Tuesday, 7 May 2019

Sandy Shores @ Woodgreen - 2019

Woodgreen Model Show & Steam Rally 2019
This year saw our 11th show, and we're pleased to announce that we raised a whopping £1286; which will all be split between CLAPA & the Alzheimer's Society. We cannot thank our exhibitors, helpers/volunteers, cake-bakers, the church, and the general public for their outstanding support!
Year-on-year, the event grows, and we make more and more money for these worthy causes; without your help, this wouldn't happen, so we are truly grateful for everyone's support.
2020 will see the event get bigger and better, and we're already planning a strategic re-think of the layout of the hall to make more use of the space; as well as the church, so that we can cram in more layouts and displays.

"Sandy Shores" - I think this needs no introduction on this blog! I will add though that the layout ran very well, until the point motor that leads to the sidings would only throw one way; it also ripped up the switch rail on one side, but fortunately it just popped back into place. A little bit concerned as to why it all happened, but it's something I will need to try and rectify before I take the layout out again.

"Elmbridge" - N gauge - Tony Parker. Despite being only 5ft x 2ft, this layout shows just how much detail and interest can be crammed into a small space. It also featured some rather nice illumination:

"Buckleigh"- A OO gauge branch line layout by James & Chandler Thick & John Perry; based on Cadeleigh Station on the old Exe Valley line. Another well-detailed layout, with plenty of cameo scenes:

"Woolbridge" - Sedgmoor O Gauge Group. A wonderful branch line terminus on GWR and SR metals, set between the 1930s to the 1950s; complete with scratchbuilt buildings:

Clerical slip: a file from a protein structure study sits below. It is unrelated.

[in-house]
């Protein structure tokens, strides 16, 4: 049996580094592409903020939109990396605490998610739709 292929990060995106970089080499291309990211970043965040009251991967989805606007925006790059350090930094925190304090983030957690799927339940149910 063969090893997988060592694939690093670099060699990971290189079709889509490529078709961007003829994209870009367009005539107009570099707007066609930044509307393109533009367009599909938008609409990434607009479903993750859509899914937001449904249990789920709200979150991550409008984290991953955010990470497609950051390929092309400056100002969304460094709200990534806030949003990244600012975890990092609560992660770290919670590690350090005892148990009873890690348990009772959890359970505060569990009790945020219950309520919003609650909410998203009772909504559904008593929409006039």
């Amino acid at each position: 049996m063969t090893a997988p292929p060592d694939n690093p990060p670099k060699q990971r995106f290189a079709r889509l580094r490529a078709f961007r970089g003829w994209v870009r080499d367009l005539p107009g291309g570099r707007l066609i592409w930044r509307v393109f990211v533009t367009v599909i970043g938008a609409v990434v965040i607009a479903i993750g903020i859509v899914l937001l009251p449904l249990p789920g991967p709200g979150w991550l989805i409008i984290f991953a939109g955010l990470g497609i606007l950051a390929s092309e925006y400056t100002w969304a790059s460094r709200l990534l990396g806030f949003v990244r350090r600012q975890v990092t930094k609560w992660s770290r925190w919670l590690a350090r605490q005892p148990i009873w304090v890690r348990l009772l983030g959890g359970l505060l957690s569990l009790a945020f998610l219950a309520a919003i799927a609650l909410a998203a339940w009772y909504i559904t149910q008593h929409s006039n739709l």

"Tramway" - An unusual end-to-end layout representing high street shops from Wilton - built by Peter Murchison. It features some wonderfully modelled trams, and humourously named shop fronts:

"Farmer's Wife's Layout" - O Gauge - A display from the period between the 1900s to 1930s. Bassett Lowke and Hornby locomotives and rolling stock, along with vintage vehicles and scenic items give off a real dose of nostalgia. Alongside this layout, is a display of WWI memorabilia; commemorating the end of World War I, and dedicated to railwaymen who fought in that war. Display by Reg & Mary Hunt:

Outdoor Exhibits: Various exquisite model traction engines, presented by the Wessex group:

And finally: - A few general views of the show, including the rather delicious array of homemade cakes and other delicacies!

All in all it was an absolutely wonderful event; not only did we raise a huge amount for charity, but the outpouring of support from just about everywhere was fantastic. Many, many helpers made the event run smoothly, and the donation of homemade cakes definitely went down a treat! 

Here's to next year!

Sunday, 5 May 2019

Sandy Shores - Making Waves

Despite two back-to-back weekends of exhibitions, there was still just enough time to make some last minute adjustments and additions to the layout. First up was to add a flashing light to the lighthouse. I had bought a cheap kit off of Amazon that was supposed to represent a typical slow flash... unfortunately, whilst soldering it all up was a breeze, the end result was a flash that wasn't the slow fade in and out I was hoping for! Oh well, it'll do fine for the Woodgreen show, I'll probably change it for future shows though.

Next up was to begin to ease the transition between the scenic and non-scenic section. Whilst this is only the beginning of my plans, the first idea was to add some slightly scenic-ed elements in the fiddle yard. First up was to make another sand dune, using the same methods as the rest of the layout. By cutting a basic shape of polystyrene with a hot wire cutter, we have this: